for a small fee, Cathy will make sure your picture
does not appear in the next reunion video.
Cathy, the check is in the mail.
A special thanks to Kathy Lockyear, the current principal at Capital High
who has been a big help to the reunion committee in coordinating the
registration and giving the Committee all the help they needed.
Last but not least, the people with real power,
Karla Nagy Johnson and
Rick Foster, who are organizing the memory
book. This is the book that will help all of our classmates remember the weekend's
event. For a small fee, Rick and
Karla will even make sure the memories are accurate.
On a serious note, maybe the memory book is really what this event is all
about. For the better part of eighteen years the 350 people in the
Capital High Class of 1978 grew up together. We had the honor and great
good fortune to live, love, and learn in the state that is now called "The
Last Best Place". In 1978, we were thrust out into, and upon, the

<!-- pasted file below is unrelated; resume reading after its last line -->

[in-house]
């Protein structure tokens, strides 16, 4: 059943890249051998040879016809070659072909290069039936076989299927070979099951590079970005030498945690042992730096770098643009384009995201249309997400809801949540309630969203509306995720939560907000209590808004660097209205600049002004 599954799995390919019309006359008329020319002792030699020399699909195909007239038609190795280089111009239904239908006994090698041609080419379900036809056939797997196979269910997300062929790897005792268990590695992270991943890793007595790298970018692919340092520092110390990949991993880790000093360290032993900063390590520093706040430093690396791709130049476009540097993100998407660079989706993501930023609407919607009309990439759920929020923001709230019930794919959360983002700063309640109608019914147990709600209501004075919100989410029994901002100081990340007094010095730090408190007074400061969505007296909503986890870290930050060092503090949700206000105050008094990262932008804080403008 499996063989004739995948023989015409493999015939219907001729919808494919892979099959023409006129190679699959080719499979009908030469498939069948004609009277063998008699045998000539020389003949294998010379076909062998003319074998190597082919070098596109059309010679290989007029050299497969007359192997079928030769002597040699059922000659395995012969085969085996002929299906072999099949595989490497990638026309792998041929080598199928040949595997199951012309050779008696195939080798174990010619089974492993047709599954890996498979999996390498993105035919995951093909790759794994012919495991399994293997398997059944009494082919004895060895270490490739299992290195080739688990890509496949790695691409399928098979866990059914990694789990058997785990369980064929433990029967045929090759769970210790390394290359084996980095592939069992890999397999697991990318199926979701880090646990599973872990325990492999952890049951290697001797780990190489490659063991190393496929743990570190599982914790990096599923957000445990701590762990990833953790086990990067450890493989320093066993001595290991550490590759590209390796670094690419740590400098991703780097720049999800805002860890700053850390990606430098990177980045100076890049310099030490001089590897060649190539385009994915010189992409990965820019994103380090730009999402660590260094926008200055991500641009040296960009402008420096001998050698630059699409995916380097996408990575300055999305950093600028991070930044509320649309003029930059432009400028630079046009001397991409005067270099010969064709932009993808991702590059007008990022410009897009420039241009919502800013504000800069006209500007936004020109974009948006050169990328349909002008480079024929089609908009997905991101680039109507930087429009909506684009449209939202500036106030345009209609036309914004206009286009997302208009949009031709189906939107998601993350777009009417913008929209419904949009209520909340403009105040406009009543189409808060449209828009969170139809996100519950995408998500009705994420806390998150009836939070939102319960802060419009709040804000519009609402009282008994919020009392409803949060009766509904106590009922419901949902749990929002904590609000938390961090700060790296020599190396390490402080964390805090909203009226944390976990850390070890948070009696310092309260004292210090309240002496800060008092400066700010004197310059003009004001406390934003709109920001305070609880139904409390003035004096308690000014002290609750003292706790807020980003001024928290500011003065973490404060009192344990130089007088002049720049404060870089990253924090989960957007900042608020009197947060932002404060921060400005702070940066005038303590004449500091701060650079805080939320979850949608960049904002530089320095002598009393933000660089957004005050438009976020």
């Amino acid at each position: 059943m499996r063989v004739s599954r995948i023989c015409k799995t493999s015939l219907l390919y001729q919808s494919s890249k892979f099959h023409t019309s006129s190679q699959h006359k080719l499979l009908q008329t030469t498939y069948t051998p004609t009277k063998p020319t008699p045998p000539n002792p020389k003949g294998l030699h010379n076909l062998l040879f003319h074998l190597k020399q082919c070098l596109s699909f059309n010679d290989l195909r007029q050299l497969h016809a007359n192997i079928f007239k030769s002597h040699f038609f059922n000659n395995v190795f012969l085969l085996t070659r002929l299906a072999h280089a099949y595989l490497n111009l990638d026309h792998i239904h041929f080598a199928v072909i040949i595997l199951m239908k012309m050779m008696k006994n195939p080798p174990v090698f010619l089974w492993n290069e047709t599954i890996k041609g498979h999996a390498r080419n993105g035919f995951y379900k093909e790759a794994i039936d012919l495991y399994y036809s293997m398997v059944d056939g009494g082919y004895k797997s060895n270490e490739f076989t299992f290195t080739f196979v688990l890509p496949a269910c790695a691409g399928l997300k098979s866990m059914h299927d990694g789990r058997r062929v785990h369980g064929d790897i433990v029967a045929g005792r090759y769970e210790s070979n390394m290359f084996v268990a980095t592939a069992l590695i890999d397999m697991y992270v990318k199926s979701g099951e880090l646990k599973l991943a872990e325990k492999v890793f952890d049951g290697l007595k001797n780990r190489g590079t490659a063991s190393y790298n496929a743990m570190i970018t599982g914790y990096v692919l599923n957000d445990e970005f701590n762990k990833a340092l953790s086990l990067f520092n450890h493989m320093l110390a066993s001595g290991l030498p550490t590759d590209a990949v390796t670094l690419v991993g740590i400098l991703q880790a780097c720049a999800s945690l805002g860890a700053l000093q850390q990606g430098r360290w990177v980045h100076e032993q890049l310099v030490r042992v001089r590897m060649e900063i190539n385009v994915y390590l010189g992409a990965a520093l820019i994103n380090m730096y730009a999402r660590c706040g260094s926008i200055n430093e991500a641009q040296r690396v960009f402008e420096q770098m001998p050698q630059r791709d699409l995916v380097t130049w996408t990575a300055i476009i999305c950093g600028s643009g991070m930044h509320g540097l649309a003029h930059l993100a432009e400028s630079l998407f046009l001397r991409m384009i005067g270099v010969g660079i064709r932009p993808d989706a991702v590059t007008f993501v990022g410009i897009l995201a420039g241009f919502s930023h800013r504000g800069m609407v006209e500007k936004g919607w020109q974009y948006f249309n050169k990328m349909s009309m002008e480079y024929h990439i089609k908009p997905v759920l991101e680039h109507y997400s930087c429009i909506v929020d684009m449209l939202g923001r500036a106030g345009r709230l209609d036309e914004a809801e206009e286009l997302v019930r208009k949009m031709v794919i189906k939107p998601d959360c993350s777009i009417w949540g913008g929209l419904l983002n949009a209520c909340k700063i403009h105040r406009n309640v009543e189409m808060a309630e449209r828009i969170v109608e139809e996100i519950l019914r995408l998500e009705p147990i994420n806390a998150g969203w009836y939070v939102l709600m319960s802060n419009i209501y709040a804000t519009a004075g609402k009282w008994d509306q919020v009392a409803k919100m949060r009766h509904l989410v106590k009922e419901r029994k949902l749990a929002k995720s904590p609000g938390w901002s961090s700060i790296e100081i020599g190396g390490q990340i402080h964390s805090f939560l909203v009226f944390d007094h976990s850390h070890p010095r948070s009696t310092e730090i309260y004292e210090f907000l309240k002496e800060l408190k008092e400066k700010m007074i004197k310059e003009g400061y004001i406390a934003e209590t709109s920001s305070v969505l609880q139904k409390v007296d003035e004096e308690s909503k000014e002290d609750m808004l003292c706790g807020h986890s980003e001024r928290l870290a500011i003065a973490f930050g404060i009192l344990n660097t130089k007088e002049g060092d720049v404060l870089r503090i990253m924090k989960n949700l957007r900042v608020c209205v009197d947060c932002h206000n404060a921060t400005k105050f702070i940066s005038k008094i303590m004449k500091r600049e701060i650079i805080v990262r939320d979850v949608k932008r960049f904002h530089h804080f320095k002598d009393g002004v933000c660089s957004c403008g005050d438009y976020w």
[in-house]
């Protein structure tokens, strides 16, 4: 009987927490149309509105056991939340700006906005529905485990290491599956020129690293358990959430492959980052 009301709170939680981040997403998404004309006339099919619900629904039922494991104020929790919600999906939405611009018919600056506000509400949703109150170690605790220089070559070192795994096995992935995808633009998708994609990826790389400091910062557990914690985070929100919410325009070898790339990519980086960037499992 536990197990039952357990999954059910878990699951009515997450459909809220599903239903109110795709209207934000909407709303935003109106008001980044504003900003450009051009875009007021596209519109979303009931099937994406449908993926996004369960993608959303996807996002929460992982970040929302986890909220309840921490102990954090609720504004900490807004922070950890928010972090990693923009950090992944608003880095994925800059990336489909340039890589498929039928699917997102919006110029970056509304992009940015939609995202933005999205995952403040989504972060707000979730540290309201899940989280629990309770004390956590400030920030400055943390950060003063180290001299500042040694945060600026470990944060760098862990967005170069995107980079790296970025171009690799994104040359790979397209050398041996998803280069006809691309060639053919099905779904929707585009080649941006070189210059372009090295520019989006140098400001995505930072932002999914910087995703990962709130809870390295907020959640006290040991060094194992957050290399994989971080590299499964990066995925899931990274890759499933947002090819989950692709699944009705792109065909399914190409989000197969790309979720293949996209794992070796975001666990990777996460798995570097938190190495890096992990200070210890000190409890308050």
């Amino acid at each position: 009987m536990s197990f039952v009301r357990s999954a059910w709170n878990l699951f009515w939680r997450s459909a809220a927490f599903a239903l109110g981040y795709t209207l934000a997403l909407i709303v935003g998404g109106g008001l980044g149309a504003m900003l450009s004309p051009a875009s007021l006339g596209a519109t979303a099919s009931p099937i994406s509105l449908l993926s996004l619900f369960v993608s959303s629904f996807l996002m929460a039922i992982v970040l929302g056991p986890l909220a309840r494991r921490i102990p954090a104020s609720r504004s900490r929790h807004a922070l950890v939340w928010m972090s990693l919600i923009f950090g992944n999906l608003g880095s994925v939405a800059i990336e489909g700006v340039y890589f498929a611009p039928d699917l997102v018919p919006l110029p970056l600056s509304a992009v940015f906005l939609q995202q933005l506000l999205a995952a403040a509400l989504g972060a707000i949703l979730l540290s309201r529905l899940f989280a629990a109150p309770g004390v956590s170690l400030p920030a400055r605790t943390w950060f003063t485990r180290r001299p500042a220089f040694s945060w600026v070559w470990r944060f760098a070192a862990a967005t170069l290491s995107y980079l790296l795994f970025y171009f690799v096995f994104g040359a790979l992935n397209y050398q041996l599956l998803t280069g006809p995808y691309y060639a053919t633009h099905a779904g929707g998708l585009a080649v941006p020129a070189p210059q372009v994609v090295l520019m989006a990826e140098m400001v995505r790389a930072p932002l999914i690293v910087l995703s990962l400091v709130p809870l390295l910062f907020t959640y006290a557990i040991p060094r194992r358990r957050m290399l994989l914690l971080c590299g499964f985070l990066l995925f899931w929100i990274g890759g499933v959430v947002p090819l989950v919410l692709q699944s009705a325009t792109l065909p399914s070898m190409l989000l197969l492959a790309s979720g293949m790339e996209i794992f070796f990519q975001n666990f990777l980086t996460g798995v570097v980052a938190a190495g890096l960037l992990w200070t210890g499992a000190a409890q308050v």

world. I think we knew at the time we graduated in 1978 that we as a
class had something special. We certainly weren't the most athletic class
or the prettiest class that ever graduated from Capital High, but we had a
love of life, a curiosity about life and a sense of humor that was unique.
I remember talking with Mr. DeKam, who many of us had as a teacher our
senior year, about our class. For some reason, by Monday morning, Mr
DeKam would know every single thing we had done to get into mischief or
embarrass ourselves over the weekend, and he took great joy spending the
first 30 minutes of class every Monday rehashing our exploits, usually to
our chagrin. Mr. DeKam said that what he always enjoyed about this class
is that we applied the same sense of fun and bonsai attitude with which we
attacked a weekend to everything we did, be it school, work, or play.
And maybe that is what this weekend is all about, to rekindle friendship, to renew old
acquaintances and to remember again who we are and where we come from. I
for one am incredibly proud to be a member of the Capital High Class of 1978.
So let us all raise our glasses in toast to the Class of 1978,
those who are here,
those who are not,
and those who have gone before us.